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Double Up On Sabine lake

A buddy and I were fishing the mouth of Johnson's Bayou on an outgoing tide. There was a shallow flat on both sides of the bayou where it emptied into the lake. The baitfish were holding right along the flat where it dropped off into the bayou, and big reds and trout were really feasting on them.

When we got there about daylight, we immediately realized that it was going to be one of those days. My first cast with a bone-colored Super Spook got pounded by a big red weighing about 8 pounds; my very next cast got waxed by a trout in the 5- to 6-pound class. For about three hours, the two of us drifted that flat and caught reds and trout until our arms gave out. Truly a day to remember!

Tides are a big factor in success at Sabine. "The trick is to find an incoming tide over some sort of shell reef," said guide Jerry Norris. "I like to concentrate on small reefs during May for big trout. If I'm after reds, I'll use my trolling motor to work along any protected shoreline. You can pretty much use the same lures for both trout and reds, but I usually like to fish topwater plugs early and late. If I've got an overcast day, I'll stick with topwater plugs throughout the day, but if the sky is clear and the sun is high, you'll usually do best with some sort of soft-plastic lures."

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Some of the soft plastics proven most reliable are Yum Samurai Shads, Croaker Curltails and Stanley Wedge Tails. This past fall the 5-inch Wedge Tails were deadly when used on big trout and reds at the Sabine Jetties -- one of my favorite areas to fish.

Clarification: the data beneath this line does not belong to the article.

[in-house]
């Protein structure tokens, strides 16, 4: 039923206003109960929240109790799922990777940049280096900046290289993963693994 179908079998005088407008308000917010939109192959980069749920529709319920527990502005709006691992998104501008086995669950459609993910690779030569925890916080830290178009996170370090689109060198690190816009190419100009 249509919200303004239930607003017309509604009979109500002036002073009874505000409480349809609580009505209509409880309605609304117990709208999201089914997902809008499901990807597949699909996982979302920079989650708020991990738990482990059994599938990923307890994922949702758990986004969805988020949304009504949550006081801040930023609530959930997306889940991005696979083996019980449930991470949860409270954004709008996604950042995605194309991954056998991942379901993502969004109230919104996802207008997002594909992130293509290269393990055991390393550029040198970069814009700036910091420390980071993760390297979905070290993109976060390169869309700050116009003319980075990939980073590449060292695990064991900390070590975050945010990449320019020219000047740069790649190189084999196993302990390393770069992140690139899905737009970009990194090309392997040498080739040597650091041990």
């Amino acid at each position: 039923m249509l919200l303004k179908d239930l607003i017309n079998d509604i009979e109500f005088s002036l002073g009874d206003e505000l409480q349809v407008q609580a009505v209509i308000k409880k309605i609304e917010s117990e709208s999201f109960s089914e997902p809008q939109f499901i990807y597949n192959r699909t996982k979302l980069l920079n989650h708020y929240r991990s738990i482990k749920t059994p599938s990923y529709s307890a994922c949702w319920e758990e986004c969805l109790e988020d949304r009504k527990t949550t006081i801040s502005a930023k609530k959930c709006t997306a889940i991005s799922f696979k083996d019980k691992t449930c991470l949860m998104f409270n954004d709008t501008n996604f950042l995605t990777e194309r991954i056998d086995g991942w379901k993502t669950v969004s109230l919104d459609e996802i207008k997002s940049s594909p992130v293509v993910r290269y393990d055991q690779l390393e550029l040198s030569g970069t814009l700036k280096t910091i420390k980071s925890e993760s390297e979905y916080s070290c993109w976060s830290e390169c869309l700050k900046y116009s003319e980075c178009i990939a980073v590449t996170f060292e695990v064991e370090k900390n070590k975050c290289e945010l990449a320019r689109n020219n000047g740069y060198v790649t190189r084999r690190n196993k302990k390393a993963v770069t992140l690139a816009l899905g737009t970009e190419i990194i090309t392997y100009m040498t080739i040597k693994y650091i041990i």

If the wind's howling (as it's been known to do during May), working the jetties represents a very smart option. You can usually find clear water on one side or the other at the jetties. The east jetty is usually the most productive, with the Louisiana side being the best area overall. The key: Fish the green water along the rocks; the more current you have, the better.

I'll ease along the jetty wall and work soft plastics, silver spoons and crankbaits. The absolute best crankbait you can use along the jetties is a Swim'N Image in a trout or shad pattern. This particular crankbait has a very tight wobble and runs down to about 3 feet. It's death for both trout and reds along the rocks.

Speaking of rocks: The chunks of granite along the north and south revetment walls on the lake mark areas of great promise. My favorite is the north revetment wall. On the far north end of the wall is a shallow flat that attracts and holds lots of reds and trout. You can wade or drift it. Wade-fishing that extensive flat with topwater plugs can very well lead to taking some awfully big trout. Or you can ease along the rocks with a trolling motor and use soft plastics to catch both reds and trout.

The only way to fish the south revetment wall is from a boat. The water there is 4 to 6 feet deep, and the bottom is muddy. It's a great area for catching reds on jigs and a Swim'N Image.

On the far south end of the rock, there's a shallow, muddy flat. Best fished on a high tide when lots of mullet are working the surface, the site's been responsible for some big trout. The lures you want at the flat are topwater plugs -- and remember what Rising said about trout being spooky! Ease up to the area, cast the plugs to the bank and slowly work them back to the boat. On the right tide, this area has given up trout in the 8- to 10-pound class.

Don't forget that Sabine Lake is located on the Texas-Louisiana state line. If you venture inside the mouths of bayous or fish the east side of the east Sabine Jetty, you'll need a Louisiana saltwater license.

For guided fishing trips on Sabine Lake, call (409) 782-6796.

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